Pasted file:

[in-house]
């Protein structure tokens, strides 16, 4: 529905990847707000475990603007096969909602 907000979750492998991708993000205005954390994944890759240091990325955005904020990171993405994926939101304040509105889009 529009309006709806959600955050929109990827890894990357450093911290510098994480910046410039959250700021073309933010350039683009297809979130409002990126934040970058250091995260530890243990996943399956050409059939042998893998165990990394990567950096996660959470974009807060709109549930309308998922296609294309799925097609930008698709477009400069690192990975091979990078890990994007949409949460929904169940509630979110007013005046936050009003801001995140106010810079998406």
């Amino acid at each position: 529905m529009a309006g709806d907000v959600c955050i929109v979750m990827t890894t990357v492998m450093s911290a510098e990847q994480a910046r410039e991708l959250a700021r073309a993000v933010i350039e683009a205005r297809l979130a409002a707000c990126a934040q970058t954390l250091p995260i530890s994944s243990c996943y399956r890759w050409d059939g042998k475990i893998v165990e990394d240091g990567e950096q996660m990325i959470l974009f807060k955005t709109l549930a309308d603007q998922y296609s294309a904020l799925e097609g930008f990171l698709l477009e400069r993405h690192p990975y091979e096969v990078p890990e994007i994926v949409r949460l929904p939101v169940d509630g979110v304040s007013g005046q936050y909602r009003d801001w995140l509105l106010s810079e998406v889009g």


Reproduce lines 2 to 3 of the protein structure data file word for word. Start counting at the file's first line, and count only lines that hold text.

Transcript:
């Protein structure tokens, strides 16, 4: 529905990847707000475990603007096969909602 907000979750492998991708993000205005954390994944890759240091990325955005904020990171993405994926939101304040509105889009 529009309006709806959600955050929109990827890894990357450093911290510098994480910046410039959250700021073309933010350039683009297809979130409002990126934040970058250091995260530890243990996943399956050409059939042998893998165990990394990567950096996660959470974009807060709109549930309308998922296609294309799925097609930008698709477009400069690192990975091979990078890990994007949409949460929904169940509630979110007013005046936050009003801001995140106010810079998406």
């Amino acid at each position: 529905m529009a309006g709806d907000v959600c955050i929109v979750m990827t890894t990357v492998m450093s911290a510098e990847q994480a910046r410039e991708l959250a700021r073309a993000v933010i350039e683009a205005r297809l979130a409002a707000c990126a934040q970058t954390l250091p995260i530890s994944s243990c996943y399956r890759w050409d059939g042998k475990i893998v165990e990394d240091g990567e950096q996660m990325i959470l974009f807060k955005t709109l549930a309308d603007q998922y296609s294309a904020l799925e097609g930008f990171l698709l477009e400069r993405h690192p990975y091979e096969v990078p890990e994007i994926v949409r949460l929904p939101v169940d509630g979110v304040s007013g005046q936050y909602r009003d801001w995140l509105l106010s810079e998406v889009g």